Crimean cuisine: 3 main dishes from a multicultural menu

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RBTH editors note: More than a year has passed since a referendum was held on Crimea, which led to a treaty being signed between the peninsula and Russia. This has been the source of enormous controversy between Russia, Ukraine and the West and many foreign embassies warn against travel here. As a result of economic sanctions that were passed in response to this event, traveling is not easy in Crimea: Practically no international airlines land here and visitors must bring fistfuls of cash with them. Bankcards and credit cards are not accepted anywhere, although it is possible to change foreign currency in banks.

Crimean Tatar cuisine can be found more or less only in Crimea. Possible exceptions include Kazakhstan and Uzbekistan, where many of these former nomads were deported after World War II. This is often the cheapest and best food you can find on the peninsula.
 

1. Cheburek


Photo credit: Lori/Legion-Media

Cheburek – the most famous regional dish – has long been popular throughout the countries that make up the former Soviet Union.

A cheburek looks like a large fried dumpling, however, it is translated from the Crimean Tatar language as a “pie with meat” (che – small pie, burek – meat). It is easily recognizable for its crunchy golden brown top.

Cheburek are cooked with yeastless flour and minced lamb or beef mixed with minced onions and peppers. They are fried in fat that is heated up to 200 degrees Celsius. If these ingredients are cooked on a dry frying pan without oil, they are called “yantyki.”

This dish is one of the most popular street foods found on the peninsula: Both the Uzbek “samosa” and Kazakh “manti” cannot compete with the crunchy goodness of the cheburek. This snack probably maintains its popularity because it is often cooked right in front of your eyes and served hot right off the stove.

You can find a cheburek everywhere, but the most delicious specimens are sold in the restaurants and cafes of the traditional Crimean town of Bakhchysarai near the Khan's Palace.
 

2. Rapana


Photo credit: Lori/Legion-Media

Rapana has become a symbol of the Black Sea, despite the fact that it appeared here only half a century ago. Rapana are covered by deceptively beautiful seashells, which tourists often take home to listen to the “sounds of the sea.” However, these shells mask the lairs of predatory sea snails that consume oysters and mussels.

Most people think that rapana was brought over from the Sea of Japan. It was first discovered in 1947 in Tsemes Bay in Novorossiysk (Krasnodar Territory). Back in the Far East rapana are no larger than four centimeters, while in Crimea they can reach the size of a teacup.  Rapana have become a plague to Black Sea marine life and have demolished oysters and mussels in such quantities that the water transparency has decreased.  

Starfish are considered natural enemies of rapana because they feed on them and prevent their colonies from expanding. However, starfish are not able to thrive in the Black Sea, as the salinity is not high enough. As a result there is no creature to fight rapana’s domination of the sea. It has devoured all of the area’s oysters, practically wiped out scallops and significantly reduced the number of mussels.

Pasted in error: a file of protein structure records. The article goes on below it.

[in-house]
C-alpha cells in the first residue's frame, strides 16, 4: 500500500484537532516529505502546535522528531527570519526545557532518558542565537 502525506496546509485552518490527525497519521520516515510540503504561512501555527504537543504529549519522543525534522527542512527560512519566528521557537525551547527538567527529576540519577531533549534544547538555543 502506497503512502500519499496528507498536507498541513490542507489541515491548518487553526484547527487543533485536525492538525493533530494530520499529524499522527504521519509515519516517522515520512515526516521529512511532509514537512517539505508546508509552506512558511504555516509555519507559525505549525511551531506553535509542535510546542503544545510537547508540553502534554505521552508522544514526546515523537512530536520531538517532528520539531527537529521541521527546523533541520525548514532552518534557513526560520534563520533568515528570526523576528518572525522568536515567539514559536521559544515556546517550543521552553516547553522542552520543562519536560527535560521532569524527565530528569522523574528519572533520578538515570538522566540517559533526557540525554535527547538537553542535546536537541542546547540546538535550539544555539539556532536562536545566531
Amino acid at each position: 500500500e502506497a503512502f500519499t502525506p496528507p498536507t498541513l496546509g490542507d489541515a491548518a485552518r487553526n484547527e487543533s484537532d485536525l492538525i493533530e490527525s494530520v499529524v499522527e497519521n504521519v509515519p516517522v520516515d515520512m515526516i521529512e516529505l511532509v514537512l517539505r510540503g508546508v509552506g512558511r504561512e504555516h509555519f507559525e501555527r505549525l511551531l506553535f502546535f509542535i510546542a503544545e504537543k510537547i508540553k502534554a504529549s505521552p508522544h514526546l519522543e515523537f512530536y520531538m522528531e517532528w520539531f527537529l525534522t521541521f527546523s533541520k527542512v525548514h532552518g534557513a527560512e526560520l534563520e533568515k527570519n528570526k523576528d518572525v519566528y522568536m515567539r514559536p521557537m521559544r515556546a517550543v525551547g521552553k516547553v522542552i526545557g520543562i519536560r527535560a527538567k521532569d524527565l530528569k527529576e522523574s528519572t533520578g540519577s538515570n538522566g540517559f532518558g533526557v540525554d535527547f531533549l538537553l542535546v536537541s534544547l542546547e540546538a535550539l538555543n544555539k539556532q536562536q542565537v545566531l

Rapana has a sharp drill-tongue that it uses to force its way into bivalve shells and eat their insides. On Crimean beaches you will find shells with these neatly drilled holes. Fully-grown rapana use their muscular legs to unclamp shucks, and then they release venom into their victim before devouring them.

Rapana is a delicacy only enjoyed by humans. Its delicious meat tastes like squid or vinegar pickled mushrooms, and is dense with nutritious and easy-to-digest minerals. There is more protein (and high quality proteins as collagen and elastin) in rapana than the meat of usual farm animals.


Photo credit: Shutterstock/Legion-Media

In order to cook rapana properly it must receive minimum preparation to ensure it stays soft (boil from 3-5 minutes). If boiled for too long it becomes tough and chewy.
 

3. Mullus barbatus (also known as goatfish, red mullet and Sultanka)


Photo credit: Lori/Legion-Media

After European plaice, this is the favorite fish of Crimeans. The Mullus barbatus looks exotic because of the long shoots on its jaw bone. This is why the fish takes on the Latin name “barbatus,” meaning “bearded” in English.

On each side of the fish’s big head there are two long, fat wattles that it uses to get food. The fish’s other name – Sultanka – comes from this anatomical excrescence, as people thought that the fleshy and luxurious moustache these fish wore on their heads was befitting a sultan. Another version has it that the fish was such a delicacy that only sultans were allowed to eat it. There are more than 50 species of Mullus barbatus worldwide, but only one can be found in the Black Sea.  

Mullus barbatus was quite popular in Ancient Rome. Romans valued large fish and were willing to pay large sums for it: one kilogram of silver often netted an equivalent weight in this fish. Chefs were ordered to bring it into the dining room in special pots so that guests could see the fish change its color upon death. Such ancient luminaries as Martial, Seneca, Cicero and Pliny wrote about the marvelous taste of the Mullus barbatus.

It is a quick dish to prepare and is packed with nutritious elements. Humans are not the only ones that find this fish worthy of dinner however: Predatory fish and dolphins also devour it, leading to a decline in its Black Sea population in recent years.

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